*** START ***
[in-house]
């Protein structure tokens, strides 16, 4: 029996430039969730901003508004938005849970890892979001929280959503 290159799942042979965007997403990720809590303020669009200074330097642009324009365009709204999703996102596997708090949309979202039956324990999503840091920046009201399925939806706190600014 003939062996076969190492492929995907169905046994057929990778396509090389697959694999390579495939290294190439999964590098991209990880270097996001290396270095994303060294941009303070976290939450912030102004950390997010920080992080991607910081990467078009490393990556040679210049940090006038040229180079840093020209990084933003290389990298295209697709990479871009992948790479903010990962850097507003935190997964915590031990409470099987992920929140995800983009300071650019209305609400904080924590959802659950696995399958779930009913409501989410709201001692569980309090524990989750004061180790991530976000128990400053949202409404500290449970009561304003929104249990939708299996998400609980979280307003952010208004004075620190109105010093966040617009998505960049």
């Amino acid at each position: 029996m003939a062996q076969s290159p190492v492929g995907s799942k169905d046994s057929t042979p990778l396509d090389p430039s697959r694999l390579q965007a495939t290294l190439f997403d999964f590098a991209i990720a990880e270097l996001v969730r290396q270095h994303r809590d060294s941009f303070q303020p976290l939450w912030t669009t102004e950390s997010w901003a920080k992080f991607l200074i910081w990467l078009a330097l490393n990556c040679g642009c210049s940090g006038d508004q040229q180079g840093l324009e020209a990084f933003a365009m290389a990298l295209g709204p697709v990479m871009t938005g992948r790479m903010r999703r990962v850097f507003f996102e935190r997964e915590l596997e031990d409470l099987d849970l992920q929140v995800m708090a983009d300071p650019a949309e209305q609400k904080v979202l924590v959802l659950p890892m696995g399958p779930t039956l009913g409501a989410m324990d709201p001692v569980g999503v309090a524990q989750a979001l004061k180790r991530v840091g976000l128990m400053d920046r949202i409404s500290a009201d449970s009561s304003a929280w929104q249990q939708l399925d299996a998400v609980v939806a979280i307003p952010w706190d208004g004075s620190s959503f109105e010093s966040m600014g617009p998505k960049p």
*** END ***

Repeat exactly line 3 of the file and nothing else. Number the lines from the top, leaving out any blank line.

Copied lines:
């Amino acid at each position: 029996m003939a062996q076969s290159p190492v492929g995907s799942k169905d046994s057929t042979p990778l396509d090389p430039s697959r694999l390579q965007a495939t290294l190439f997403d999964f590098a991209i990720a990880e270097l996001v969730r290396q270095h994303r809590d060294s941009f303070q303020p976290l939450w912030t669009t102004e950390s997010w901003a920080k992080f991607l200074i910081w990467l078009a330097l490393n990556c040679g642009c210049s940090g006038d508004q040229q180079g840093l324009e020209a990084f933003a365009m290389a990298l295209g709204p697709v990479m871009t938005g992948r790479m903010r999703r990962v850097f507003f996102e935190r997964e915590l596997e031990d409470l099987d849970l992920q929140v995800m708090a983009d300071p650019a949309e209305q609400k904080v979202l924590v959802l659950p890892m696995g399958p779930t039956l009913g409501a989410m324990d709201p001692v569980g999503v309090a524990q989750a979001l004061k180790r991530v840091g976000l128990m400053d920046r949202i409404s500290a009201d449970s009561s304003a929280w929104q249990q939708l399925d299996a998400v609980v939806a979280i307003p952010w706190d208004g004075s620190s959503f109105e010093s966040m600014g617009p998505k960049p």